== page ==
In November, there was a nice post on R-Squared Energy Blog about airplane fuel efficiency.
Robert Rapier writes: "Often when I am flying, I think about the amount of fuel that the airplane is burning. Then when I am off the plane, I usually forget about it. I have heard mixed opinions on the overall efficiency of airline travel versus automobile travel, but just never got around to investigating the matter myself....."
After reviewing a bit of math he concludes that his per capita fuel economy on a recent 757 flight was 81 miles per gallon.
And then he notes, "Of course it is important to note that while the fuel economy looks pretty good, the miles traveled are very high relative to automotive transportation. I generally travel less than 5,000 miles per year with my car, so if I drive a car that gets 25 miles per gallon it would only take about 16,000 miles on an airplane to equate to an entire year's consumption in my car."
When comparing airplane and car fuel efficiency, there are a couple of allures of flying:
First, the MPG of flying is better than any car. But as Robert Rapier notes, many people fly much further than they drive. One could easily sweat the details of a car purchase--trading in a 30 MPG car for a Prius--to be green, but emit the equivalent annual CO2 savings on two round trip flights from the east coast to the west coast.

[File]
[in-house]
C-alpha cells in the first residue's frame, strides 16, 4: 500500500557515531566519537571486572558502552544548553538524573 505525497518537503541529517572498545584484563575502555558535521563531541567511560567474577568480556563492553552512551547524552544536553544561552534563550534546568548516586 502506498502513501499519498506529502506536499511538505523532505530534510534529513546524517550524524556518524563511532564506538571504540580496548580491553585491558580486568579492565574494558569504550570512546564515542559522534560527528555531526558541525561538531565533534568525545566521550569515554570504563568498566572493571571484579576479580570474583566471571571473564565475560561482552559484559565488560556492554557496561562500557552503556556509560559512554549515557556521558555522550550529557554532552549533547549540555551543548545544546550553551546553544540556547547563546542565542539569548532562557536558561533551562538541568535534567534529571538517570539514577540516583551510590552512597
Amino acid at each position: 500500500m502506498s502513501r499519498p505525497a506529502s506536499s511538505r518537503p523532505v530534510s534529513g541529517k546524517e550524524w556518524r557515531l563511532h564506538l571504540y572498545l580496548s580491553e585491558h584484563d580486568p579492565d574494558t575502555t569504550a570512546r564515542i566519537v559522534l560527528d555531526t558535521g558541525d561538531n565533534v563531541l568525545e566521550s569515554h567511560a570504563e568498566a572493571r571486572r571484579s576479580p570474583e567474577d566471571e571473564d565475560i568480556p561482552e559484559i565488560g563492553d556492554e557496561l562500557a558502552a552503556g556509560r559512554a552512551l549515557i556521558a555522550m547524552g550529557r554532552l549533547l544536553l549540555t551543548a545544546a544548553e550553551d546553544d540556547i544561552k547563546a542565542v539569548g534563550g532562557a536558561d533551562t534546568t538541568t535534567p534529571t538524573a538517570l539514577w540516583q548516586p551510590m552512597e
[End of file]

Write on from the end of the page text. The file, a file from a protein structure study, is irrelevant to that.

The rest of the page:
I created these graphs a couple of years ago to get a better appreciation of how distance and MPG tradeoff. (The maximum MPG in these graphs is 50.)
The second allure of flying is that the plane was going to fl;y anyway so my marginal CO2 contribution is zero. But this calculation ignores the cumulative effect of individual demand. Higher demand in period t leads to more scheduled flights in t+1. It is an interesting social dilemma where each individual can feel like he or she is flying for free, but the plane wouldn't be flying if there were no passengers. Somewhere between the average CO2 contribution and the marginal CO2 contribution is the "true value".